19815 Bay Branch Rd
Andalusia, Alabama 36420
(334) 222-2523
HELPLINE: 1-877-530-0002



Facebook    

 

SCAMHC is an approved Mental Health site for the National Health Service Corps Loan Repayment program.  Find out the program details and see if you qualify by visiting: http://nhsc.hrsa.gov/

SCAMHC is an Equal Opportunity Provider and Employer and maintains a Drug-Free Workplace

 

 

 

 


powered by centersite dot net
Wellness and Personal Development
Resources
Basic InformationLatest News
City Parks Are a Mood BoosterThe 4 Keys to Emotional Well-BeingDo You Know Your Cardiorespiratory Fitness Level?Are You an 'Extreme Early Bird'?Unplugging From Social Media on Vacation? It's Tough at FirstHow to Kickstart Your CreativityWhat TV Binge-Watching Does to Your BrainGiving Up Meat Could Help Your Health -- And the Planet'sHeart-Healthy Habits Good For Your BrainFast-Food Joints on Your Way to Work? Your Waistline May WidenPlants on Your Plate Will Protect Your Heart3 Ways to Improve Your Eating Habits4 Tips for a Healthier Home4 Personal Items You Probably Should Replace TodayTrees an Oasis of Mental Well-BeingSome Meds and Driving a Dangerous DuoAmericans Are Spending Even More Time Sitting, Study ShowsCan Your Smartphone Make You Fat?Dirty Air Kills 30,000 Americans Each YearWarm Bath Can Send You Off to a Sound Slumber, Study FindsAHA News: Exercise Caution Outdoors in the Summer HeatSunglasses a Shield for the EyesToo Much Smartphone Time May Invite Host of Health WoesThe Happiness Dividend: Longer, Healthier LivesSummer Can Be Hard on Your HearingJust 300 Fewer Calories a Day Brings a Health BenefitCan a Budget Make You Happier?Sleep : The Right Prescription for Your HealthIs Your Mattress Releasing Toxins While You Sleep?Ageism Disappears When Young and Old Spend Time TogetherHow Protect Against Short- and Long-Term Sun DamageHealth Tip: Wear Sunglasses With UV ProtectionHow Are You Feeling? Check Your WristbandSelfie Craze Has Young Americans Viewing Plastic Surgery More Favorably: StudyWhat Are the Most Dangerous Food Groups?How to Move Past Life's Inevitable Speed BumpsTV Watching May Be Most Unhealthy Type of Sitting: StudyJust How Harmful Is TV for Your Health?How Does Your Diet Stack Up?The Health Benefits of Sleeping on Your SideHow Much Work Brings Happiness? Not Much, Study Shows2 Hours/Week in Nature: Your Prescription for Better Health?Eating More Red Meat May Shorten Your LifeScared Safe: Pics of Sun's Damage to Face Boost Sunscreen UseFoods May Taste Better If You're SittingShould Air Quality Checks Be Part of Your Travel Planning?Guard Your Skin Against the Summer SunGetting Your Nutrients: From the Source or Supplements?Human Endurance May Have Its Limits: StudyThe Dangers of Being a People-Pleaser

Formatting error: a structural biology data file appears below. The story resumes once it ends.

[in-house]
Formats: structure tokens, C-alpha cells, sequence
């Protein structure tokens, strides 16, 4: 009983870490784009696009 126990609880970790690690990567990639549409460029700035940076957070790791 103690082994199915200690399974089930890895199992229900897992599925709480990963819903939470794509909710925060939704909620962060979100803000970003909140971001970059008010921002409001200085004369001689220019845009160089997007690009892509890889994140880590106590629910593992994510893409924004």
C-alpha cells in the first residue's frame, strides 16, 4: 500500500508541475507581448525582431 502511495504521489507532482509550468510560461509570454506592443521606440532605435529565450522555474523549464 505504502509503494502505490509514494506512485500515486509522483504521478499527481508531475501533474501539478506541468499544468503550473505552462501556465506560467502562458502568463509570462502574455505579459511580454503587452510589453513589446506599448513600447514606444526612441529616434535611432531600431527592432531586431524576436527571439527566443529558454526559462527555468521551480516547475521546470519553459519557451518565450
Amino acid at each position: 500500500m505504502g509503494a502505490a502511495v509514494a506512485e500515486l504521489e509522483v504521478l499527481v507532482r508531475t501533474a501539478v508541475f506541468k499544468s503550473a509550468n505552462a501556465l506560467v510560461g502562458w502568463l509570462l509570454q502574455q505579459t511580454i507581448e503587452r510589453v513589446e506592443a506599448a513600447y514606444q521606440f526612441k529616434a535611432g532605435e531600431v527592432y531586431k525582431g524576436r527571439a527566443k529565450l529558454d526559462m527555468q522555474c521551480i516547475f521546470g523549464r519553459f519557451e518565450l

VideosLinksBook Reviews
Related Topics

Smoking
Anger Management
Stress Reduction and Management

Great Workouts Boost Brains, Even in the Young

HealthDay News
by By Maureen SalamonHealthDay Reporter
Updated: Jan 30th 2019

new article illustration

WEDNESDAY, Jan. 30, 2019 (HealthDay News) -- Heart-pumping exercise benefits the brain, improving thinking skills even in younger adults, a small study suggests.

For the study, scientists tracked more than 130 adults, aged 20 to 67. The investigators found that aerobic exercise increased participants' overall fitness as well as their so-called executive function -- thinking skills that are key to reasoning, planning and problem-solving.

And while all ages benefited, the brain gains rose with age, the findings showed.

"Certainly what we're seeing here is, in people who don't exercise, getting them to exercise really does increase their abilities," said study author Yaakov Stern. "This effect is not just important on older people, but younger people as well."

Stern is chief of cognitive neuroscience at Columbia University's Vagelos College of Physicians and Surgeons in New York City.

Many studies have investigated the impact of aerobic exercise on thinking skills, but most have focused on older adults, Stern noted. His team decided to look instead at a wider age range. So the researchers recruited 132 adults (70 percent women) at five fitness centers in New York City.

One group did aerobic exercises four times a week for 24 weeks; the other was assigned a stretching/toning workout. Those doing aerobics wore heart rate monitors.

Participants' brain skills -- including executive function, memory, processing speed, language and attention -- were tested at the outset and again at 12 and 24 weeks. Brain imaging was done at the start and 24 weeks later.

After 24 weeks, executive skills significantly improved in aerobic exercise participants of all ages. No changes were noted in processing speed, language, attention or memory for any of the study participants.

The researchers couldn't pinpoint why aerobic exercise was associated with improved executive function.

"Exercise has a whole set of effects on the brain, and I don't know if we can attribute it to any one or other mechanism clearly," Stern noted.

Brain images did show added thickness in the brain's cortex, which is generally involved in speech and decision-making. But the study authors said the changes didn't correspond directly to any specific change in thinking skills.

Dr. Harpaul Bhamra, a neurologist at NYU Winthrop Hospital in Mineola, N.Y., said the findings add to other research linking physical activity to health. More investigation is still needed, he said.

"It's important to keep in mind that this study was 70 percent women," said Bhamra, who was not involved with the study. "It's a good study, but all done in one city as well. I don't know how generalizable it is, but it's a step in the right direction."

The report was published online Jan. 30 in the journal Neurology.

More information

Harvard Health has more on the brain benefits of exercise.